This is where Cuellar comes into the story. While the Texas representative didn’t attend the superstar junket in 2013, The Intercept reported that he and his wife had flown to Azerbaijan a few months earlier in a parallel trip sponsored by one of the same sham nonprofits, splurging to the tune of nearly $20,000. Not long later, Cuellar spearheaded an agreement between the Laredo-based Texas A&M International University and another of the fraudulent Azeri nonprofits, claiming it was merely an “educational and cultural organization.” Along the way, as The Daily Beast found, Oksuz donated thousands to Cuellar’s election campaigns—and Oksuz’s son was later hired as Cuellar’s intern.
Azerbaijan got its money’s worth. Not only was Cuellar the co-chair of the Congressional Azerbaijan Caucus, but he emerged as one of the dictatorship’s key allies in Congress. Cuellar routinely defended the regime against external criticism, even claiming that Azerbaijan was a “strong ally of the United States.” He raced to Azerbaijan’s aid during the country’s incursion into the disputed Nagorno-Karabakh region in 2020.
Despite the distance between Austin and Azerbaijan, it’s not difficult to see why Baku targeted a figure like Cuellar. As The New Republic’s Kate Aronoff details at length, oil was the name of the game. Cuellar admitted as much in 2013, claiming, “Here’s something Azeris have in common with Texans: They are a rich, oil-producing nation.” As with other American officials feted in Azerbaijan on the regime’s dole, Cuellar routinely stumped for Azeri oil interests—helping the regime profit that much further.
Now Cuellar appears to be at the center of yet another illicit lobbying campaign linked back to the government in Azerbaijan—and another prong in Azerbaijan’s years-long campaign of subterfuge in Washington. While there’s still no formal allegation about either Cuellar or his wife, nor any indication Cuellar knew at the time that the supposed nonprofits financing his own travel were funnels for regime funds, at this point, there’s enough smoke in the room to choke on it. (Cuellar’s office says the congressman will cooperate fully with the investigation.)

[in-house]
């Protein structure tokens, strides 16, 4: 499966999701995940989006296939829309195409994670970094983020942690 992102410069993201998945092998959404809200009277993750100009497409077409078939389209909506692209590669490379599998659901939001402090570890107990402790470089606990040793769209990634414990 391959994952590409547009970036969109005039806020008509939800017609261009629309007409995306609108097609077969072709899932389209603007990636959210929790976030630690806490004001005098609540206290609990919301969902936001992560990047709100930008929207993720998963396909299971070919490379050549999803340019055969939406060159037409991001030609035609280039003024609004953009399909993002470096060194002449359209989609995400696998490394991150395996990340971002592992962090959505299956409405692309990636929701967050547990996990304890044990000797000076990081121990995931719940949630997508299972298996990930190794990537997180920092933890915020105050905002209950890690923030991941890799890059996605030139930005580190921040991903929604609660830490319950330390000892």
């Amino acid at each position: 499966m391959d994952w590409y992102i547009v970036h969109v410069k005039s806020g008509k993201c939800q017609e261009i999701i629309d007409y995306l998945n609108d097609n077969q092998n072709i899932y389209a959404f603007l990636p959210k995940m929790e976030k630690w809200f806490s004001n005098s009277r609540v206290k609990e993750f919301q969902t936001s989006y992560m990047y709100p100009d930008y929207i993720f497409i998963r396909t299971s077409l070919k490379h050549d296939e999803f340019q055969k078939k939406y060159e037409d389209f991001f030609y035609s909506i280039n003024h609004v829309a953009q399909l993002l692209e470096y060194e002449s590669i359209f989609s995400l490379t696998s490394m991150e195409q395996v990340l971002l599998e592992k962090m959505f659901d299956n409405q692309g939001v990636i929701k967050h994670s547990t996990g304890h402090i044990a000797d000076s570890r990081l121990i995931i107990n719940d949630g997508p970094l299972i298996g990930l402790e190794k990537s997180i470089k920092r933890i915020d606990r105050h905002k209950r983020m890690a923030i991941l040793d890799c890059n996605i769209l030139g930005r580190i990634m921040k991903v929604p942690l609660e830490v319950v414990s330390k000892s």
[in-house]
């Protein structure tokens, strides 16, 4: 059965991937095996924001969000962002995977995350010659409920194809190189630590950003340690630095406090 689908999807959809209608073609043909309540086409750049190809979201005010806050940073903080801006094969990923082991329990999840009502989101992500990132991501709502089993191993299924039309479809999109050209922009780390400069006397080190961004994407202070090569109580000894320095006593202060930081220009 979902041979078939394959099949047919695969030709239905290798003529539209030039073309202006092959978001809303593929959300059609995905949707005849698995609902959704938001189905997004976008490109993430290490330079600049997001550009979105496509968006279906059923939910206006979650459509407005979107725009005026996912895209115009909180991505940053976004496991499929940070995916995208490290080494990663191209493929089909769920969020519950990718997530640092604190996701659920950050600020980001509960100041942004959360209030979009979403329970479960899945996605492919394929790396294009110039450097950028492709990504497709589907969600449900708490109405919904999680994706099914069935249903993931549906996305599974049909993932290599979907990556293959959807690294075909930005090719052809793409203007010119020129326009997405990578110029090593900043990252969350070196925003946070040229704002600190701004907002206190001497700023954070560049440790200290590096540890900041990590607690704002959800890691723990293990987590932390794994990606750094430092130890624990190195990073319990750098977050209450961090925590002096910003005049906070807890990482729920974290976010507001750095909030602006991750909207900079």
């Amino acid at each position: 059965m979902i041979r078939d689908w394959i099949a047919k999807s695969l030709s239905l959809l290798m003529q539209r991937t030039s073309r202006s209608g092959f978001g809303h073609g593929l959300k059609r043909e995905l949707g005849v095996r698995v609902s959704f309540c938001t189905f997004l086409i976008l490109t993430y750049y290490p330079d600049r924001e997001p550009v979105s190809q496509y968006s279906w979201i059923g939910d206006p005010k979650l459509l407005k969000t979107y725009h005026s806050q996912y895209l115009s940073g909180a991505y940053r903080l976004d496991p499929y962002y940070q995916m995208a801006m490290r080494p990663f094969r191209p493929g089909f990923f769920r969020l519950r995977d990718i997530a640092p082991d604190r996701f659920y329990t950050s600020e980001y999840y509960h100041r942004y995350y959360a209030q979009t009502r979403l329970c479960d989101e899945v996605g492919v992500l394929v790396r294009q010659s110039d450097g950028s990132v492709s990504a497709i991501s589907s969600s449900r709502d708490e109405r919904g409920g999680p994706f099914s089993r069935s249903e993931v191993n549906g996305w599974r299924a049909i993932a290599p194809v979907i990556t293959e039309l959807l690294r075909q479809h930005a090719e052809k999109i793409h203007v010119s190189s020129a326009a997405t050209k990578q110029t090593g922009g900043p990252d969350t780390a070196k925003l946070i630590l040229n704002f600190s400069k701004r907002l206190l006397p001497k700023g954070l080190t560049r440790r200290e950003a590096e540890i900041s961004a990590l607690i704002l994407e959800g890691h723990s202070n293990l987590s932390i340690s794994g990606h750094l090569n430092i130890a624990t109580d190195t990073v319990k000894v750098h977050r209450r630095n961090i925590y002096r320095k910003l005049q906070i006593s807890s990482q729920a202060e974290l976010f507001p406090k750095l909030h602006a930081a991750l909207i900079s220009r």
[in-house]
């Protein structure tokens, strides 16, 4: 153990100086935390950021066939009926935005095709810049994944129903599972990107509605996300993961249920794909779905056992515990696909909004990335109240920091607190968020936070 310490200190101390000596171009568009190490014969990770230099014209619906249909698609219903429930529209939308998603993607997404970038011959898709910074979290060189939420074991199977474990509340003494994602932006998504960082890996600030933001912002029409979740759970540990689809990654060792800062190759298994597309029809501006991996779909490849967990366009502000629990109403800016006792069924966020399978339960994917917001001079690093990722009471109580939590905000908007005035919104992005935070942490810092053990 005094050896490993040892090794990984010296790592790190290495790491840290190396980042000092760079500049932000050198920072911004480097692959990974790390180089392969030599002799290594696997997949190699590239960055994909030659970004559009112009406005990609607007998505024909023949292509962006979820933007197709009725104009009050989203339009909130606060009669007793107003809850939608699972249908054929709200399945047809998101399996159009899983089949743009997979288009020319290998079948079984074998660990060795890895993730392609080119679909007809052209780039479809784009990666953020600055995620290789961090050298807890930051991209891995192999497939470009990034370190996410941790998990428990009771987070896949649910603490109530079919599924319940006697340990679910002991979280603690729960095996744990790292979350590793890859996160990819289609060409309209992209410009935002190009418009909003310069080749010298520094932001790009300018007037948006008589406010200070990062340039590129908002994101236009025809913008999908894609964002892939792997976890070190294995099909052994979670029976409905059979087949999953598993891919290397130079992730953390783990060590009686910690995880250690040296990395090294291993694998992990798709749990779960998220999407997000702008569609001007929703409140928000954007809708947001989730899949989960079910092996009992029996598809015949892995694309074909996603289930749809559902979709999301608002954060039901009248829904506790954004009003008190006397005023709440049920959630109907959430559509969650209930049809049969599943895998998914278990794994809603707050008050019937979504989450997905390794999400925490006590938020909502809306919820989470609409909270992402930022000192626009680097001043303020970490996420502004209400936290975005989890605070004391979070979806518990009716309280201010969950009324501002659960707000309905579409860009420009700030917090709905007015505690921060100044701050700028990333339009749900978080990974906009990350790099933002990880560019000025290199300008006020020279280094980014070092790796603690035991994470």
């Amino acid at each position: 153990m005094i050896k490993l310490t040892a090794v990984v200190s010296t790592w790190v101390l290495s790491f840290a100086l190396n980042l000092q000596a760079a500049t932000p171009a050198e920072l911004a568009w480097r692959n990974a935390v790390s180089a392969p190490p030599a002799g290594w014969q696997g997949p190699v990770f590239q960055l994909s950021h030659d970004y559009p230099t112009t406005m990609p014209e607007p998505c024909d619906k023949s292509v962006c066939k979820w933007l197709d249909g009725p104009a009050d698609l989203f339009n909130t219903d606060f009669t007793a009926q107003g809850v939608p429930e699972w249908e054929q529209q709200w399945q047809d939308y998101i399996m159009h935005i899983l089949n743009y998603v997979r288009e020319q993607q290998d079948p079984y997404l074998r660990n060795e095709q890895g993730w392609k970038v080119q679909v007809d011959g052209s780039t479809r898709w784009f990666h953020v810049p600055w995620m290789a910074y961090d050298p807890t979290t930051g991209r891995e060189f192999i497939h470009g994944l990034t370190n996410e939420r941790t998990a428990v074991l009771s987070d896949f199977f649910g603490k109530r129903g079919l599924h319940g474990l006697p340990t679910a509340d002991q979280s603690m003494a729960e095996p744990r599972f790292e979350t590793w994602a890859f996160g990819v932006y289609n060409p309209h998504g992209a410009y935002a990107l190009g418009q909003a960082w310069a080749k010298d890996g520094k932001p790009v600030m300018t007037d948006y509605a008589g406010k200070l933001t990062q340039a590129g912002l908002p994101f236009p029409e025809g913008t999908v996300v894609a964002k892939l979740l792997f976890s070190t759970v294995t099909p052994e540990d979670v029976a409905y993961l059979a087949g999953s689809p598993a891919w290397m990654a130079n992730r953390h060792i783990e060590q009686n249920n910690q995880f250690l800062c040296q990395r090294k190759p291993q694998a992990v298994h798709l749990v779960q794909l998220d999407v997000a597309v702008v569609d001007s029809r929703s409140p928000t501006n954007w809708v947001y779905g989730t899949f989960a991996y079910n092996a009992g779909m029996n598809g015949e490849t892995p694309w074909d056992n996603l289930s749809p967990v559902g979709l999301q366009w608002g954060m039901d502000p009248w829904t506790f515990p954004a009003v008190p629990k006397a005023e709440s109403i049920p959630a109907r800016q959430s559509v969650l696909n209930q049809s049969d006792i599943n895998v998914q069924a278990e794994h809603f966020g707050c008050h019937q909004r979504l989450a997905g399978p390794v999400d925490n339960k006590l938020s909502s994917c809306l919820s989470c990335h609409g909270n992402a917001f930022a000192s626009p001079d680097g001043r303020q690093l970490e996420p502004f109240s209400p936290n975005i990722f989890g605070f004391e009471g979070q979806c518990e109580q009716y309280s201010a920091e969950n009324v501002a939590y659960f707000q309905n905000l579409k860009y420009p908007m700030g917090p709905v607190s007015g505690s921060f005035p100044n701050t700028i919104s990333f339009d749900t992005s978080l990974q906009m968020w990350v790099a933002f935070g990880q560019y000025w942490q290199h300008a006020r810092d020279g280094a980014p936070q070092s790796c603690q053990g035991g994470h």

But if and when more details of Cuellar’s role in pushing pro-Azerbaijan policies in Washington comes to light, it will just be additional confirmation that the dictatorship in Azerbaijan has relied on a far broader playbook than diplomacy alone—and that the avenues for influencing Congress are far wider than official meetings. This is a government that’s stood at the center of covert lobbying campaigns targeting American media and clandestine relationships with American academics who pushed pro-regime messaging in Washington. This is a regime that has shown, time and again, just how porous supposed oversight remains—and how wide-open American officials remain for regimes willing to foot the bill.
One question, then, remains: Will the case targeting Cuellar change anything moving forward? Given the geopolitical upheavals in the region, Azerbaijan likely doesn’t have much to worry about regarding its links in Washington. This is a crying shame: Azerbaijan is one of the purest examples of a kleptocratic dictatorship on this planet; Baku and its paid-off agents have shown, time and again, that lobbying regulations (and calls for things like basic democratic protections) are mere suggestions, meant to be ignored if pockets are deep enough. Even if Cuellar falls, Azerbaijan still has other friends willing to whitewash its regime.
Then again, American officials have in recent years shown unprecedented willingness to target these subterranean influence networks. And there’s hardly reason to think Cuellar would be the last tendril of Azerbaijan’s broader campaigns. At a certain point, something will have to break. And whether Azerbaijan will be able to find enough paid-off agents to repair that breach will be anyone’s guess.